East Asian manuscripts
The East Asian collection encompasses around 3,250 manuscripts in the Korean, Japanese, Nachi and Chinese languages. From point of view of quantity, the group of Chinese manuscripts is the largest group with over 3,000 specimens, followed by Japanese (almost 100) and Korean (75). In contrast, the collection includes only nine Nachi manuscripts (Cod.Nachi).
Overview in the order of languages
Korean manuscripts – Cod.cor.
This manuscript collection group is fairly young with regard to the overall history of collection, since the acquisition of Korean manuscripts was started only in 1982. Among the already catalogued books there is for example a miniature manuscript with calligraphies of the Yi dynasty (Cod.cor. 26), which was created around 1700, and a handy atlas going back to approximately the same time.
Handy atlas (Cod.cor. 72)
Japanese manuscripts – Cod.jap.
The Codices japonici comprise predominantly bibliophile manuscripts and also prints, part of which can be distinguished from manuscripts only with difficulty. These pieces were created in a period reaching from the 12th to the 19th century. There are several outstanding pieces among the early Japanese manuscripts of the Bayerische Staatsbibliothek. Among other things, a Buddhist sutra manuscript of the year 763 (Cod.jap. 20), a magnificent sutra scroll of around 1150 – 1172 with golden writing on dark blue paper (Cod.jap. 13), or two sutra scrolls on the iconography of Shingon Buddhism of around 1350 (Cod.jap. 12, Cod.jap. 15) should be mentioned in particular.
A particular gem is the adorned manuscript of the Genji monogatari (Cod.jap. 18), crafted around 1615 as a wedding present for a member of the Tokugawa family. The dark blue covers show scenes from this famous novel in gold and silver, the text is executed in elegant calligraphy. Also the richly illustrated Genji kokagami, an abbreviated version of the Genji monogatari, dating back to between 1673 and 1681, is crafted very artistically and painstakingly (Cod.jap. 14).
Chinese manuscripts – Cod.sin.
Among the total of around 3,000 Chinese manuscripts created in the time between the 7th and the 19th century, there are for example various Buddhist and Daoist texts, popular writings, as well as decrees, deeds and contracts. Three manuscript scrolls from Dunhuang from the time of the Tang dynasty (618 – 907) are particularly outstanding (Cod.sin. 4, Cod.sin. 89 and Cod.sin. 90). The largest portion of the Chinese manuscripts is constituted by the around 2,800 predominantly religious texts written in Chinese script from the people of the Yao who were native to southern China, Thailand, Laos and Vietnam.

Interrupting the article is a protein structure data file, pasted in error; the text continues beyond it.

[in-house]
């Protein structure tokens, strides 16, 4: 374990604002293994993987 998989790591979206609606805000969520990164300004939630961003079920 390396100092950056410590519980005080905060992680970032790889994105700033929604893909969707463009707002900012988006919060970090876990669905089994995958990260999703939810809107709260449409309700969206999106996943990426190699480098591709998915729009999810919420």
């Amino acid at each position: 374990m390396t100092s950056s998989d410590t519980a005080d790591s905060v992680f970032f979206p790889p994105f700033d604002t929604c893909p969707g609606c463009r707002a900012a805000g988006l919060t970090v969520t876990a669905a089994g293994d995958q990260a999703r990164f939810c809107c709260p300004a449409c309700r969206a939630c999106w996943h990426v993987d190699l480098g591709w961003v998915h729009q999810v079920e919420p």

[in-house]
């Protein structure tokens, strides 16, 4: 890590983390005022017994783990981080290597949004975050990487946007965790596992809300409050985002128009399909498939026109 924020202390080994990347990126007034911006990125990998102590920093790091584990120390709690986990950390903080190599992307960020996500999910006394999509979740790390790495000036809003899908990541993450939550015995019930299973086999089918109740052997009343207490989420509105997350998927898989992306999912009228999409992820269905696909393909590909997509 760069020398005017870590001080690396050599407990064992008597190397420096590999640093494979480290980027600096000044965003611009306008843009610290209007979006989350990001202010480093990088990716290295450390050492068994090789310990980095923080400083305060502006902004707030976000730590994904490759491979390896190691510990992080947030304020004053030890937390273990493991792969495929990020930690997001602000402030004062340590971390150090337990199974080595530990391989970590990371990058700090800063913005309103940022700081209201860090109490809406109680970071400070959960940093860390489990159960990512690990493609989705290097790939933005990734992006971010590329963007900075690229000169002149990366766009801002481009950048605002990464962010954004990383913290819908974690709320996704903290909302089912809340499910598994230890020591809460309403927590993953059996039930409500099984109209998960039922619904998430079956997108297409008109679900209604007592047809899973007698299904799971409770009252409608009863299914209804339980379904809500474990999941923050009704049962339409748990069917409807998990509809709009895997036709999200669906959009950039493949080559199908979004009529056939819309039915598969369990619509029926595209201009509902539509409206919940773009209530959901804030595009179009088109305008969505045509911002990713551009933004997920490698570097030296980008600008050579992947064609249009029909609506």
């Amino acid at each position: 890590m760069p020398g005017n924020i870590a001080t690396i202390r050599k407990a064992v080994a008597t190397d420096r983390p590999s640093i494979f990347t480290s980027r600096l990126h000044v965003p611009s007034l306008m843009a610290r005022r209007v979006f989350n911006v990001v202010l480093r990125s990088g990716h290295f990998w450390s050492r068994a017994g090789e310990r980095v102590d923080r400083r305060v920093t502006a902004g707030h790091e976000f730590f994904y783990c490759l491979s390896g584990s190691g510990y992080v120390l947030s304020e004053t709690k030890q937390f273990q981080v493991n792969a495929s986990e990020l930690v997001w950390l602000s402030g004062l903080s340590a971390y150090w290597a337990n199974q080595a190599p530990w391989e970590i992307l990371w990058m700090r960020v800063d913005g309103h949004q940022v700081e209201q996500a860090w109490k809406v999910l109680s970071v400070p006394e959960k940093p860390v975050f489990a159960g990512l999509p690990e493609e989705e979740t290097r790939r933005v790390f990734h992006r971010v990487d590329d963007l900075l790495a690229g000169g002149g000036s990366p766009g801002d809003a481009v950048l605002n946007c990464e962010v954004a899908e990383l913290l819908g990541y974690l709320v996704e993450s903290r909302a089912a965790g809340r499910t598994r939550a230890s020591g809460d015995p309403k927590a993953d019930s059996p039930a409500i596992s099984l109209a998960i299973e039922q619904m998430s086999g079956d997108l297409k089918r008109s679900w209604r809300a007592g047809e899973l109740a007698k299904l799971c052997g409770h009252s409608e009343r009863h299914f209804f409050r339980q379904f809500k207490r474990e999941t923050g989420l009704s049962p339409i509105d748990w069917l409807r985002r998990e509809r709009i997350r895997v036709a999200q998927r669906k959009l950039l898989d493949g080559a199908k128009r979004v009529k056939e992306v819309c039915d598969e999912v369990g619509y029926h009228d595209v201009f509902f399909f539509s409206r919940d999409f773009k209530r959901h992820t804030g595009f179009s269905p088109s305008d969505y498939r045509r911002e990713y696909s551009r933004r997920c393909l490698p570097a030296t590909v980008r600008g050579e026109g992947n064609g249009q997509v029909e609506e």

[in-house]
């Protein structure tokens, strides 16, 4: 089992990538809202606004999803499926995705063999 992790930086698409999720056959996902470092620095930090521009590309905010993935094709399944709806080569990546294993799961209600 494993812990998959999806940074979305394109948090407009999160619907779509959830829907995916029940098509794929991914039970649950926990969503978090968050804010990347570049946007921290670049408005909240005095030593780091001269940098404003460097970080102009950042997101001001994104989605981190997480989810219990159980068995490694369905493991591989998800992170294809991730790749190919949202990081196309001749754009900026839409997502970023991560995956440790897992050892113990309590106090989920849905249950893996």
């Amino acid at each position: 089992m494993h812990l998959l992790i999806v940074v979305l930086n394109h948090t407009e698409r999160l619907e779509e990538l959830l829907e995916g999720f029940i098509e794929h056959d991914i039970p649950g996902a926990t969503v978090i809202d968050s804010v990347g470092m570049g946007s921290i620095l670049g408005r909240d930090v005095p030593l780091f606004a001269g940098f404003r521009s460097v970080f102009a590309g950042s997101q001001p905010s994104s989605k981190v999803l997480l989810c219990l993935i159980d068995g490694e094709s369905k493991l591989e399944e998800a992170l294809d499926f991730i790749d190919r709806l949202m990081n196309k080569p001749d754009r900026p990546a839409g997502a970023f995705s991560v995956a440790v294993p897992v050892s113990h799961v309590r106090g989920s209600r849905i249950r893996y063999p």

A smaller portion of the books classified as Codices sinici are prints instead of manuscripts. Among these works, the books of the Jesuit order that was active in the evangelisation of China during the 17th century merit special mention (Sino-Jesuitica; i.a. Cod.sin. 23, Cod.sin. 24 and Cod.sin. 31). Among the outstanding pieces forming part of the collection of old Chinese works of the Bayerische Staatsbibliothek, there is also a deed by the Emperor Shunzhi commending Johann Adam Schall von Bell (Feng tian chi yu / Titulus honorificus; Cod.sin. 112).
Jin gang ban ruo bo luo mi duo jing: can juan (Cod.sin. 4)
Aleni, Giulio: Tian zhu jiang sheng chu xiang jing jie (Cod.sin. 23)
Ferdinand Verbiest: I hsiang t'u. Liber organicus Astronomiae Europeae apud Sinas restitutae (Cod.sin. 24)
Antonio de Gouveia et al.: Innocentia victrix (Cod.sin. 31)
Feng tian chi yu. Titulus honorificus: Certificate of honour issued by the Emperor Shunzhi for Johann Adam Schall von Bell (Cod.sin. 112)
History of the imperial dynasty in Vietnam (Cod.sin. 215)
Jiu huan mi yu. Secret instructions miyu for rituals for fending off diseases and for redemption of the dead (Cod.sin. 608)
(Yi ben) zhao bing ke. Liturgy in heptasyllabic verses for a ritual for recruiting "ghost soldiers" (Cod.sin. 823)